Wilton Pizza has become a fixture at 202 Town Green, serving its trademark Italian dishes, along with live jazz. The “jazzeria” will celebrate its 20th anniversary next year, according to owner Matt Criscuolo, who is not just a restaurateur. He is also a musician, classically trained at Manhattan School of Music.
Combining his talents, Mr. Criscuolo created the “jazzeria” concept, which was so successful he opened three more such restaurants — Piccolo Pizza in Ridgefield in 1999, Toozy Patza Pizza in Wilton in 2006 and Bistro 7 in Wilton this year.
All of them blend pizza, lasagna, eggplant parmigiana, and other menu items with live music, often with Mr. Criscuolo playing sax with his own band. On the walls hang photos of such jazz legends as Charlie Parker, Dexter Gordon — and the late Wilton resident Dave Brubeck.
Wilton Pizza was launched when Mr. Criscuolo was just 21, although he “grew up in the business,” working at his father’s Rowayton Pizza restaurant in Norwalk.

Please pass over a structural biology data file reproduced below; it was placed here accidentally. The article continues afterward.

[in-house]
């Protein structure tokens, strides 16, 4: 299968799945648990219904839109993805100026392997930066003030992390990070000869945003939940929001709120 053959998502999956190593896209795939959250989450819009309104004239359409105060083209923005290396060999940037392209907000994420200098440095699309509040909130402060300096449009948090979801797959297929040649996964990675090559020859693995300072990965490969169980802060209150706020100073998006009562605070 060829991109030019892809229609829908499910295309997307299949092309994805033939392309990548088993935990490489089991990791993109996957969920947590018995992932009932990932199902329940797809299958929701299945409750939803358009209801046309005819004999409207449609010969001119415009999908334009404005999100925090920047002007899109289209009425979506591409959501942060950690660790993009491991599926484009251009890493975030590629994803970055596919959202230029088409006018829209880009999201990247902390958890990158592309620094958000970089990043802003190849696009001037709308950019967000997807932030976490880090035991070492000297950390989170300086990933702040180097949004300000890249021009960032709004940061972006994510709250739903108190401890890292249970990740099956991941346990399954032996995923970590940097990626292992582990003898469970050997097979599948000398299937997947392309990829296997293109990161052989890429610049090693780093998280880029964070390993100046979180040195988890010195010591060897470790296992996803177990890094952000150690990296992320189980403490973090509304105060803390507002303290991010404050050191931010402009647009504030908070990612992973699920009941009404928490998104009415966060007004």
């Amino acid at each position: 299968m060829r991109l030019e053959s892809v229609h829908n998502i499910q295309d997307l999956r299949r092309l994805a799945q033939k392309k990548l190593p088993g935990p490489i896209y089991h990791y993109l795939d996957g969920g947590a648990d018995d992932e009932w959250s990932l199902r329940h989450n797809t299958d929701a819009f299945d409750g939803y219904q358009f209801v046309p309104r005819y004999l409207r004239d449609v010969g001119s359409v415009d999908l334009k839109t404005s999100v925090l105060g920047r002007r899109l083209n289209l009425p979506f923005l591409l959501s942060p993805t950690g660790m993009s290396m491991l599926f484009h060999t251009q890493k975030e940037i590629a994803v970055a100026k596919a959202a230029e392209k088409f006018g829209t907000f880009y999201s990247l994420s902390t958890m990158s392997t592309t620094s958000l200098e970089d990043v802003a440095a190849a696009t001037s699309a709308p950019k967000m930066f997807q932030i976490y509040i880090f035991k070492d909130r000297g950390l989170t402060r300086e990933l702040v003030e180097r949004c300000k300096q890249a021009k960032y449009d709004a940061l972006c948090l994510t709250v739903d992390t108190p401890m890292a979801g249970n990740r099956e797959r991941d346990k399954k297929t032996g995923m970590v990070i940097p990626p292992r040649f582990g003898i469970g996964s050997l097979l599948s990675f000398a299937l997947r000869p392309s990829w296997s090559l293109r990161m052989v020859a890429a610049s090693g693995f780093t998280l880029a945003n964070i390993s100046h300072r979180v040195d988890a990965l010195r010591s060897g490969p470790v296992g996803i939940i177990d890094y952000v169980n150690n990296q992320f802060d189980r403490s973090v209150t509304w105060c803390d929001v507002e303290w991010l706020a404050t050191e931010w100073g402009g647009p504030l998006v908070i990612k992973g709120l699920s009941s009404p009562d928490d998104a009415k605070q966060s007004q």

“When I opened Wilton Pizza, I just come home from Norway, where I had been playing sax on street corners and trying to make a living as a musician,” said Mr. Criscuolo, a Wilton resident.
After seeing the difficulties of that kind of career, Mr. Criscuolo decided to go into the family business, but added his own musical spin.
“I learned from my father, Matt Sr., what customer service is all about,” he said. “I learned at an early age that the key to a restaurant’s success wasn’t its slick marketing campaign but the love and care put into every dish. I learned that authentic Italian ingredients were more important than saving a few cents by using inferior ingredients, and I learned that customer service needs to be a way of life, not just an empty promise.”
Another key to his success is “customer-friendly price points,” he said.
Mr. Criscuolo is also known for his community contributions, such as the annual “Charlie Parker Award” at Wilton and Ridgefield high schools, “in which we grant scholarships to students pursuing a college education in music,” he said. Another example is helping the Wilton Encore Club by providing pizza at a recent benefit for the Connecticut Humane Society.
After 20 years in the business, Mr. Criscuolo said, he still doesn’t get tired of pizza. “I love it, and eat it at least once a week,” he said. “What could be better?”
“I am very fortunate,” Mr. Criscuolo said. “I was in the right town, at the right place, and I’ve had our ups and downs, but I am still here. I am very grateful to the people of Wilton for their support throughout these years.”